Effect of tranexamic acid on mortality in patients with traumatic bleeding: prespecified analysis of data from randomised controlled trial

Ian Roberts, Pablo Perel, David Prieto-Merino, Haleema Shakur, Tim Coats, Beverley J Hunt, Fiona Lecky, Karim Brohi, Keith Willett
BMJ: British Medical Journal 2012 September 11, 345: e5839

OBJECTIVES: To examine whether the effect of tranexamic acid on the risk of death and thrombotic events in patients with traumatic bleeding varies according to baseline risk of death. To assess the extent to which current protocols for treatment with tranexamic acid maximise benefits to patients.

DESIGN: Prespecified stratified analysis of data from an international multicentre randomised controlled trial (the CRASH-2 trial) with an estimation of the proportion of premature deaths that could potentially be averted through the administration of tranexamic acid.

PARTICIPANTS: 13,273 trauma patients in the CRASH-2 trial who were treated with tranexamic acid or placebo within three hours of injury and trauma patients enrolled in UK Trauma and Audit Research Network, stratified by risk of death at baseline (<6%, 6-20%, 21-50%, >50%).

INTERVENTION: Tranexamic acid (1 g over 10 minutes followed by 1 g over eight hours) or matching placebo.

MAIN OUTCOME MEASURE: Odds ratios and 95% confidence intervals for death in hospital within four weeks of injury, deaths from bleeding, and fatal and non-fatal thrombotic events associated with the use of tranexamic acid according to baseline risk of death. Unless there was strong evidence against the null hypothesis of homogeneity of effects (P<0.001), the overall odds ratio was used as the most reliable guide to the odds ratios in all strata.

RESULTS: Tranexamic acid was associated with a significant reduction in all cause mortality and deaths from bleeding. In each stratum of baseline risk, there were fewer deaths among patients treated with tranexamic acid. There was no evidence of heterogeneity in the effect of tranexamic acid on all cause mortality (P=0.96 for interaction) or deaths from bleeding (P=0.98) by baseline risk of death. In those treated with tranexamic acid there was a significant reduction in the odds of fatal and non-fatal thrombotic events (odds ratio 0.69, 95% confidence interval 0.53 to 0.89; P=0.005) and a significant reduction in arterial thrombotic events (0.58, 0.40 to 0.83; P=0.003) but no significant reduction in venous thrombotic events (0.83, 0.59 to 1.17; P=0.295). There was no evidence of heterogeneity in the effect of tranexamic acid on the risk of thrombotic events (P=0.74). If the effect of tranexamic acid is assumed to be the same in all risk strata (<6%, 6-20%, 21-50%, >50% risk of death at baseline), the percentage of deaths that could be averted by administration of tranexamic acid within three hours of injury in each group is 17%, 36%, 30%, and 17%, respectively.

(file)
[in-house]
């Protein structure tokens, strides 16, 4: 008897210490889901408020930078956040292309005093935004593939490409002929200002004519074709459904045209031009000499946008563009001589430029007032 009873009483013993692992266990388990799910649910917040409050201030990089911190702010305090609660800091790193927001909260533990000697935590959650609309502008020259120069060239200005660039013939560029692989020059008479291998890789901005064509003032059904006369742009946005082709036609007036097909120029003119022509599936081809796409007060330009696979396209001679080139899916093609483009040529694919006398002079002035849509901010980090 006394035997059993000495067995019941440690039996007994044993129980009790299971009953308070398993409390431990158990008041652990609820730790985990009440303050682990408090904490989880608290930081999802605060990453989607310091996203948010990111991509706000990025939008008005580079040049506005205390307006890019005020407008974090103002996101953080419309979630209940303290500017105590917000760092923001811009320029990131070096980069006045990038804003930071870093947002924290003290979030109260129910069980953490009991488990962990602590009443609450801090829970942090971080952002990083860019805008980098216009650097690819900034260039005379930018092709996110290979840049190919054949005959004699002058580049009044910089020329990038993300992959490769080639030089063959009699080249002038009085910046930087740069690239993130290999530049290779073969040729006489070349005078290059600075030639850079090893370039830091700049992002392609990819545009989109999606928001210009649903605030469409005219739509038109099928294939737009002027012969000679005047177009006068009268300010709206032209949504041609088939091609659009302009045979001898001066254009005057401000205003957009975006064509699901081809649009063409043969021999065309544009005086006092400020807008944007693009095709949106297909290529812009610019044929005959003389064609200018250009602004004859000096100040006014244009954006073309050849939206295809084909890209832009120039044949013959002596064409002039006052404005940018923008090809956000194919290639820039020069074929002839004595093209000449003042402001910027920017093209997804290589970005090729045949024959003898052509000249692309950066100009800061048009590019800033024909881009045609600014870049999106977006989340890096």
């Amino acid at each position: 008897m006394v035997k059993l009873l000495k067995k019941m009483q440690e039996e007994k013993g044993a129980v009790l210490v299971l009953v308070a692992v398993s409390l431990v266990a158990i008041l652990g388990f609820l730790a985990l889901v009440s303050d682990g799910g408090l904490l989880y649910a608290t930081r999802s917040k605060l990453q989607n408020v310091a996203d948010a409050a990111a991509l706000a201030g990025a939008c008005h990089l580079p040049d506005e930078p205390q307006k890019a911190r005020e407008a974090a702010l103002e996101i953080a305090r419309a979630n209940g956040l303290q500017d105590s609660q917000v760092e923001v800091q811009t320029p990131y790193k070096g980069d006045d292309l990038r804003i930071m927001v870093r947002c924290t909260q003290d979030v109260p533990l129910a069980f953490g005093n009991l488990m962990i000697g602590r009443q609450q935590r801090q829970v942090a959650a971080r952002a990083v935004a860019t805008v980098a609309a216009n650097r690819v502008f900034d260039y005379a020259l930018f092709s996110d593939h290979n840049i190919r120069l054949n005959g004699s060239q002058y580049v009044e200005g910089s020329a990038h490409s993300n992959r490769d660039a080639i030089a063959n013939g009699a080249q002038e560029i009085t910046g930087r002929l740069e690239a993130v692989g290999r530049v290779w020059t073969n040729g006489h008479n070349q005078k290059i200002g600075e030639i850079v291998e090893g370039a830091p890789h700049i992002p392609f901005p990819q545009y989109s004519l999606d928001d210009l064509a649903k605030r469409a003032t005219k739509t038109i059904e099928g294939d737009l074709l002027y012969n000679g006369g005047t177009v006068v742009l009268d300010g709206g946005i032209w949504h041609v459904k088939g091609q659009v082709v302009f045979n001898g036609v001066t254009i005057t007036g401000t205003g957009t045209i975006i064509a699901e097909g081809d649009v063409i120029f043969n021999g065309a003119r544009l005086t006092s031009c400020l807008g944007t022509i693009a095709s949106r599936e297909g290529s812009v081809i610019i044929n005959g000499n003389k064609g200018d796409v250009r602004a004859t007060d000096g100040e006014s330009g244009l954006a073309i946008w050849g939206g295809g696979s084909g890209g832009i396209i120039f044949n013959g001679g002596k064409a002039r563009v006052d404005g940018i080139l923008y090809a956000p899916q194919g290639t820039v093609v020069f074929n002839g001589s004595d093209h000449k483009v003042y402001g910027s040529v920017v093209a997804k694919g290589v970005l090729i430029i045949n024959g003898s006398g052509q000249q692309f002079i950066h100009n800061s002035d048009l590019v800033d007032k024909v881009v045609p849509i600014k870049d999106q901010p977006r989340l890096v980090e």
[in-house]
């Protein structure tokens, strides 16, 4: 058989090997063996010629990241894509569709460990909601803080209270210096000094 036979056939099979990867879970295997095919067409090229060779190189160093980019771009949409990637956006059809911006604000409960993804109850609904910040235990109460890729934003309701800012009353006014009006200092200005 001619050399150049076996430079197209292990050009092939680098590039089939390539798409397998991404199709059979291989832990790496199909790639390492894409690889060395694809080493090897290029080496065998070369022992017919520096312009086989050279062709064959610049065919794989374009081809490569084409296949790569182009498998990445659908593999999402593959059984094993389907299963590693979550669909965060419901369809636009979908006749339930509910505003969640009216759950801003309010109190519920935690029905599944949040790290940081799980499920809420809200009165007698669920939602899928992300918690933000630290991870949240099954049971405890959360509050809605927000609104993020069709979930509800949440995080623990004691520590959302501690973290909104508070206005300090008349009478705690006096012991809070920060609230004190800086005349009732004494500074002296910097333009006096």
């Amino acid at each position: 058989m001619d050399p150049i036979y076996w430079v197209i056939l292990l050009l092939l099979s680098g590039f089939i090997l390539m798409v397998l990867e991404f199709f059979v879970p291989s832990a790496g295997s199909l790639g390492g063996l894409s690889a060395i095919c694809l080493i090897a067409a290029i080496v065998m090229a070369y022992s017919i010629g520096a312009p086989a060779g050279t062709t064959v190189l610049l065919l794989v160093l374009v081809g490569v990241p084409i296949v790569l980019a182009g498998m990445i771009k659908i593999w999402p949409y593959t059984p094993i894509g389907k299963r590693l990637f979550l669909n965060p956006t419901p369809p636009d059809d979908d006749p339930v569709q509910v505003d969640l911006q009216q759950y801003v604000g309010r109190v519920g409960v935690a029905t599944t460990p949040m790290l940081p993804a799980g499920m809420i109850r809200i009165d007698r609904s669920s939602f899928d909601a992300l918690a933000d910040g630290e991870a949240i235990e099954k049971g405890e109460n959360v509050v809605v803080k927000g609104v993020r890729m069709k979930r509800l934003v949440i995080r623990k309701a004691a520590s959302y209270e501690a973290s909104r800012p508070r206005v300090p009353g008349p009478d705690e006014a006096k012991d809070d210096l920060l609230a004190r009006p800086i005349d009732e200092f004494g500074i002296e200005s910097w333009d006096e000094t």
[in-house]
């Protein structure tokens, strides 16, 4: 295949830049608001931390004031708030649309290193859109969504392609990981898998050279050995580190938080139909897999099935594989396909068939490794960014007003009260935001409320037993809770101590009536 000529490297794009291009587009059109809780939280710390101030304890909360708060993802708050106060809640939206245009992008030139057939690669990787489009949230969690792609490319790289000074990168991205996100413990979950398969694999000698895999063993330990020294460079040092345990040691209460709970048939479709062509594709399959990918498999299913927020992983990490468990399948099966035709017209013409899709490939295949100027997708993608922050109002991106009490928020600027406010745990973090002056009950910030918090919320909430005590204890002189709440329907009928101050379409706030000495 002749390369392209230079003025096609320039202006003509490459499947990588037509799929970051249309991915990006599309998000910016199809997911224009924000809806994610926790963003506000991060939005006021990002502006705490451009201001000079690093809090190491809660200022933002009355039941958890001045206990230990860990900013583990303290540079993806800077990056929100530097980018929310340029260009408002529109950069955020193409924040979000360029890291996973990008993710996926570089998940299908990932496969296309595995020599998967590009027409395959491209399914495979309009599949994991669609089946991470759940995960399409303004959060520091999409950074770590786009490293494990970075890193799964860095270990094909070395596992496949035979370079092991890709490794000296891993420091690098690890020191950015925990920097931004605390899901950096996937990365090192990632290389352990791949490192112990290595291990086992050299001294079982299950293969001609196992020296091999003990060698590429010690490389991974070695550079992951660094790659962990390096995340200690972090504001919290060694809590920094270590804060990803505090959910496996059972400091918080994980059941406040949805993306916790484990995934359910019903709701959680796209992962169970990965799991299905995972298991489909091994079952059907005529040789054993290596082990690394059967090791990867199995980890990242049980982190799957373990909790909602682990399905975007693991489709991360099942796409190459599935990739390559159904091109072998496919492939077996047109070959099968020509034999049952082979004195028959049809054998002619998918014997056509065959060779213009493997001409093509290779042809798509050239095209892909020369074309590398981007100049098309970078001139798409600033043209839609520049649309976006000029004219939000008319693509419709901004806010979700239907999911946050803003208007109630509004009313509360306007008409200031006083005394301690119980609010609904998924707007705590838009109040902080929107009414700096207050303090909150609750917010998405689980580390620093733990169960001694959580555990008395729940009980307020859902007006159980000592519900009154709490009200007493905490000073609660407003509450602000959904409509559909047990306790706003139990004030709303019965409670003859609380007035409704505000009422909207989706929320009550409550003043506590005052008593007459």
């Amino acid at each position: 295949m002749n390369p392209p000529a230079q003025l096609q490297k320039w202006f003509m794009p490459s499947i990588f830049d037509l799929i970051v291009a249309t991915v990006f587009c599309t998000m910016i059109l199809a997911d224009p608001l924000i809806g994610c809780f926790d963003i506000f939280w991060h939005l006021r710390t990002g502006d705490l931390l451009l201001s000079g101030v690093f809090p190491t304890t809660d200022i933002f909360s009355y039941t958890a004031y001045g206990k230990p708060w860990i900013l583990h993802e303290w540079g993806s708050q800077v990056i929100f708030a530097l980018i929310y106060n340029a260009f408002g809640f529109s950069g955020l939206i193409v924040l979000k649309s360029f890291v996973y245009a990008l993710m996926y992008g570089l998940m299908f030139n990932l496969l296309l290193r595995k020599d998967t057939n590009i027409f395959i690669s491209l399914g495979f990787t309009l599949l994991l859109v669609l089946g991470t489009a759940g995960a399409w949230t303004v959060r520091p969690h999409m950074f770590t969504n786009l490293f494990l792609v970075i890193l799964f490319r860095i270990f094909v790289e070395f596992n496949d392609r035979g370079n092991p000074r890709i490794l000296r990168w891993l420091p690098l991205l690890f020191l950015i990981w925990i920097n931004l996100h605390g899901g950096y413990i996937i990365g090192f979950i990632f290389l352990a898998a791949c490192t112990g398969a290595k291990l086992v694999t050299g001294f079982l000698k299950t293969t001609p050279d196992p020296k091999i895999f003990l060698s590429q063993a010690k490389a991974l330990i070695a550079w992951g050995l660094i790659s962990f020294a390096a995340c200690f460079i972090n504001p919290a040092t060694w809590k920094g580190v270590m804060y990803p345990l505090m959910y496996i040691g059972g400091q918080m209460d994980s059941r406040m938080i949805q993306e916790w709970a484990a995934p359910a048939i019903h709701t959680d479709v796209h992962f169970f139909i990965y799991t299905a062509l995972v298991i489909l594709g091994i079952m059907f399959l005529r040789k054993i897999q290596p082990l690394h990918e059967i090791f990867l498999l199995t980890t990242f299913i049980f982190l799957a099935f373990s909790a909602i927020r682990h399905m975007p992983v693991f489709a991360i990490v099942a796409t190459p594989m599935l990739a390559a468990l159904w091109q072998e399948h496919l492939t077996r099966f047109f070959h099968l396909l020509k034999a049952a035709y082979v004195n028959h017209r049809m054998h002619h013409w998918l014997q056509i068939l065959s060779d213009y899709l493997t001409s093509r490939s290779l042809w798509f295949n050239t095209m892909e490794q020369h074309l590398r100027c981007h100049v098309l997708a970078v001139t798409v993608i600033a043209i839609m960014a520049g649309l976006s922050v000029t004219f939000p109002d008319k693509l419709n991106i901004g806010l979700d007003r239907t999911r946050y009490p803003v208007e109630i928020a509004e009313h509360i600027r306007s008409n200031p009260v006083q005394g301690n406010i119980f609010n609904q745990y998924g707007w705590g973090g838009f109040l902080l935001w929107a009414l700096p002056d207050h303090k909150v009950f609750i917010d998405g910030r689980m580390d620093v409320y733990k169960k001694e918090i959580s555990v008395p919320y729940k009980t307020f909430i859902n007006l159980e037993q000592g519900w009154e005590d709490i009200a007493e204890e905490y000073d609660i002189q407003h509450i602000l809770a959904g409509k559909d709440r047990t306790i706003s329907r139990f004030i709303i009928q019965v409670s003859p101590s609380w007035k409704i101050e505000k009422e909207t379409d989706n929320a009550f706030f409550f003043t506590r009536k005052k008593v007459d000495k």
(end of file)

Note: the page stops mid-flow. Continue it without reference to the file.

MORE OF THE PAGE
CONCLUSIONS: Tranexamic acid can be administered safely to a wide spectrum of patients with traumatic bleeding and should not be restricted to the most severely injured.


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